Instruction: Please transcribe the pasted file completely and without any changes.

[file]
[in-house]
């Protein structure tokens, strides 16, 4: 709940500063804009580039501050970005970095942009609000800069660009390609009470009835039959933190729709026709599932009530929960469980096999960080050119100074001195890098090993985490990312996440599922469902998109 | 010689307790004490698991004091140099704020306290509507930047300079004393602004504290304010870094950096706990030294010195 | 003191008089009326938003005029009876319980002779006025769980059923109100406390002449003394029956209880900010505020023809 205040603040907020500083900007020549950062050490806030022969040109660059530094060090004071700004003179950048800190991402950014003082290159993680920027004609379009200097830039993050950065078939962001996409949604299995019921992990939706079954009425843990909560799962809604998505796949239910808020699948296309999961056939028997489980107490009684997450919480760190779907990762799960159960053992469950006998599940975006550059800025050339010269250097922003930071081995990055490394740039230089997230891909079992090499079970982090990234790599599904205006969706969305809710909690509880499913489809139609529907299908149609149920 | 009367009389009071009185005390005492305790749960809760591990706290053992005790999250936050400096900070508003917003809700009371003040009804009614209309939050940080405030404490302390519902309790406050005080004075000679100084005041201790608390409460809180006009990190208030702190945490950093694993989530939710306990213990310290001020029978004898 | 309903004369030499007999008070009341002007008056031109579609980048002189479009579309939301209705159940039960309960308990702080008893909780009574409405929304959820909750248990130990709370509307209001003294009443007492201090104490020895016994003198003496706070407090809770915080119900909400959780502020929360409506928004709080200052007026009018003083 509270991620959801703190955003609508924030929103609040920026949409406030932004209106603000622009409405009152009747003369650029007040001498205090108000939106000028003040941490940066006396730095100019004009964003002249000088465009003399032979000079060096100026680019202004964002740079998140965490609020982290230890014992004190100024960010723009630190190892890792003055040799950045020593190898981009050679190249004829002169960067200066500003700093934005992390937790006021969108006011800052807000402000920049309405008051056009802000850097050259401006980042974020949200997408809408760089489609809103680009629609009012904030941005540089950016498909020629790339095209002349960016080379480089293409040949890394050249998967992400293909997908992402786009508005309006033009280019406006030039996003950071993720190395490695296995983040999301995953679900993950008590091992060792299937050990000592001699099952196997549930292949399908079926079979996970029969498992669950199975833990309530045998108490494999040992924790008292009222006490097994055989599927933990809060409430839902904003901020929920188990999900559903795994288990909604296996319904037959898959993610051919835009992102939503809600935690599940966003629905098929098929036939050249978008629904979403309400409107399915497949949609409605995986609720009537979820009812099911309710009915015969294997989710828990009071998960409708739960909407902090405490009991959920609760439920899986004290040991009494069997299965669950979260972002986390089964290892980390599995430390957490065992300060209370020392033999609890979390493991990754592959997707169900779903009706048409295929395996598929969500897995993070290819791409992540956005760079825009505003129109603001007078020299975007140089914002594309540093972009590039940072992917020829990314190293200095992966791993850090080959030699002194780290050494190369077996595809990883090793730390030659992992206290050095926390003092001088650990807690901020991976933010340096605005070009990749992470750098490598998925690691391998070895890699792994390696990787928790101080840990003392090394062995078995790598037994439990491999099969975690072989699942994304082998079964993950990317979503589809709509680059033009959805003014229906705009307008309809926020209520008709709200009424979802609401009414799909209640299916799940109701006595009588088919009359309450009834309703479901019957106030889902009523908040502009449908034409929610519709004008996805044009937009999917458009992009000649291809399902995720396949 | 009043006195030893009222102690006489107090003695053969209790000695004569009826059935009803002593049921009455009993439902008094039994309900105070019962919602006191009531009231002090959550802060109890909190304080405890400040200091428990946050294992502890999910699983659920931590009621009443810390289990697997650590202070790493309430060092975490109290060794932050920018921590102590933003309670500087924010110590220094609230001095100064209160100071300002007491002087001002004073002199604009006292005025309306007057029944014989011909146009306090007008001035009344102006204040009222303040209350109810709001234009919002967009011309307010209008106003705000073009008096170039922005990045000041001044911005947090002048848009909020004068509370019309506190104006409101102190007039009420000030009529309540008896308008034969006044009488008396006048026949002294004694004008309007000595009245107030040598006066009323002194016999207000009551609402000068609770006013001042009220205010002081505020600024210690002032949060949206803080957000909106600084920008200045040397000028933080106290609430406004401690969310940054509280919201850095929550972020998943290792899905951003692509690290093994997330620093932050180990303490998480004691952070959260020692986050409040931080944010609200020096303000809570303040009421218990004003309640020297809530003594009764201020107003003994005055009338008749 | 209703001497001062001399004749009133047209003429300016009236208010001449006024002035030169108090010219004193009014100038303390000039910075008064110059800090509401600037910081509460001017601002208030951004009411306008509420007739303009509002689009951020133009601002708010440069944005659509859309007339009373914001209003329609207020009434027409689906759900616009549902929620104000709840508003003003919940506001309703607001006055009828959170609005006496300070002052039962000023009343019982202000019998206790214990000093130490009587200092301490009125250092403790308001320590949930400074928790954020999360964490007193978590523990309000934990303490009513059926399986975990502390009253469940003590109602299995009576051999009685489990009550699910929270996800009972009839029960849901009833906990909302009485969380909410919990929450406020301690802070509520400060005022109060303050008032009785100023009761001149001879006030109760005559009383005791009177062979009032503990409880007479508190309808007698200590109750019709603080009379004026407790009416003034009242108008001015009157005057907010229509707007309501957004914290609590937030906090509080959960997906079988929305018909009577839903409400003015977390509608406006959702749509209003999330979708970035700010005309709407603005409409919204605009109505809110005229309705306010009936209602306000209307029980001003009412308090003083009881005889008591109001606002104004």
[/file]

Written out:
[in-house]
């Protein structure tokens, strides 16, 4: 709940500063804009580039501050970005970095942009609000800069660009390609009470009835039959933190729709026709599932009530929960469980096999960080050119100074001195890098090993985490990312996440599922469902998109 | 010689307790004490698991004091140099704020306290509507930047300079004393602004504290304010870094950096706990030294010195 | 003191008089009326938003005029009876319980002779006025769980059923109100406390002449003394029956209880900010505020023809 205040603040907020500083900007020549950062050490806030022969040109660059530094060090004071700004003179950048800190991402950014003082290159993680920027004609379009200097830039993050950065078939962001996409949604299995019921992990939706079954009425843990909560799962809604998505796949239910808020699948296309999961056939028997489980107490009684997450919480760190779907990762799960159960053992469950006998599940975006550059800025050339010269250097922003930071081995990055490394740039230089997230891909079992090499079970982090990234790599599904205006969706969305809710909690509880499913489809139609529907299908149609149920 | 009367009389009071009185005390005492305790749960809760591990706290053992005790999250936050400096900070508003917003809700009371003040009804009614209309939050940080405030404490302390519902309790406050005080004075000679100084005041201790608390409460809180006009990190208030702190945490950093694993989530939710306990213990310290001020029978004898 | 309903004369030499007999008070009341002007008056031109579609980048002189479009579309939301209705159940039960309960308990702080008893909780009574409405929304959820909750248990130990709370509307209001003294009443007492201090104490020895016994003198003496706070407090809770915080119900909400959780502020929360409506928004709080200052007026009018003083 509270991620959801703190955003609508924030929103609040920026949409406030932004209106603000622009409405009152009747003369650029007040001498205090108000939106000028003040941490940066006396730095100019004009964003002249000088465009003399032979000079060096100026680019202004964002740079998140965490609020982290230890014992004190100024960010723009630190190892890792003055040799950045020593190898981009050679190249004829002169960067200066500003700093934005992390937790006021969108006011800052807000402000920049309405008051056009802000850097050259401006980042974020949200997408809408760089489609809103680009629609009012904030941005540089950016498909020629790339095209002349960016080379480089293409040949890394050249998967992400293909997908992402786009508005309006033009280019406006030039996003950071993720190395490695296995983040999301995953679900993950008590091992060792299937050990000592001699099952196997549930292949399908079926079979996970029969498992669950199975833990309530045998108490494999040992924790008292009222006490097994055989599927933990809060409430839902904003901020929920188990999900559903795994288990909604296996319904037959898959993610051919835009992102939503809600935690599940966003629905098929098929036939050249978008629904979403309400409107399915497949949609409605995986609720009537979820009812099911309710009915015969294997989710828990009071998960409708739960909407902090405490009991959920609760439920899986004290040991009494069997299965669950979260972002986390089964290892980390599995430390957490065992300060209370020392033999609890979390493991990754592959997707169900779903009706048409295929395996598929969500897995993070290819791409992540956005760079825009505003129109603001007078020299975007140089914002594309540093972009590039940072992917020829990314190293200095992966791993850090080959030699002194780290050494190369077996595809990883090793730390030659992992206290050095926390003092001088650990807690901020991976933010340096605005070009990749992470750098490598998925690691391998070895890699792994390696990787928790101080840990003392090394062995078995790598037994439990491999099969975690072989699942994304082998079964993950990317979503589809709509680059033009959805003014229906705009307008309809926020209520008709709200009424979802609401009414799909209640299916799940109701006595009588088919009359309450009834309703479901019957106030889902009523908040502009449908034409929610519709004008996805044009937009999917458009992009000649291809399902995720396949 | 009043006195030893009222102690006489107090003695053969209790000695004569009826059935009803002593049921009455009993439902008094039994309900105070019962919602006191009531009231002090959550802060109890909190304080405890400040200091428990946050294992502890999910699983659920931590009621009443810390289990697997650590202070790493309430060092975490109290060794932050920018921590102590933003309670500087924010110590220094609230001095100064209160100071300002007491002087001002004073002199604009006292005025309306007057029944014989011909146009306090007008001035009344102006204040009222303040209350109810709001234009919002967009011309307010209008106003705000073009008096170039922005990045000041001044911005947090002048848009909020004068509370019309506190104006409101102190007039009420000030009529309540008896308008034969006044009488008396006048026949002294004694004008309007000595009245107030040598006066009323002194016999207000009551609402000068609770006013001042009220205010002081505020600024210690002032949060949206803080957000909106600084920008200045040397000028933080106290609430406004401690969310940054509280919201850095929550972020998943290792899905951003692509690290093994997330620093932050180990303490998480004691952070959260020692986050409040931080944010609200020096303000809570303040009421218990004003309640020297809530003594009764201020107003003994005055009338008749 | 209703001497001062001399004749009133047209003429300016009236208010001449006024002035030169108090010219004193009014100038303390000039910075008064110059800090509401600037910081509460001017601002208030951004009411306008509420007739303009509002689009951020133009601002708010440069944005659509859309007339009373914001209003329609207020009434027409689906759900616009549902929620104000709840508003003003919940506001309703607001006055009828959170609005006496300070002052039962000023009343019982202000019998206790214990000093130490009587200092301490009125250092403790308001320590949930400074928790954020999360964490007193978590523990309000934990303490009513059926399986975990502390009253469940003590109602299995009576051999009685489990009550699910929270996800009972009839029960849901009833906990909302009485969380909410919990929450406020301690802070509520400060005022109060303050008032009785100023009761001149001879006030109760005559009383005791009177062979009032503990409880007479508190309808007698200590109750019709603080009379004026407790009416003034009242108008001015009157005057907010229509707007309501957004914290609590937030906090509080959960997906079988929305018909009577839903409400003015977390509608406006959702749509209003999330979708970035700010005309709407603005409409919204605009109505809110005229309705306010009936209602306000209307029980001003009412308090003083009881005889008591109001606002104004």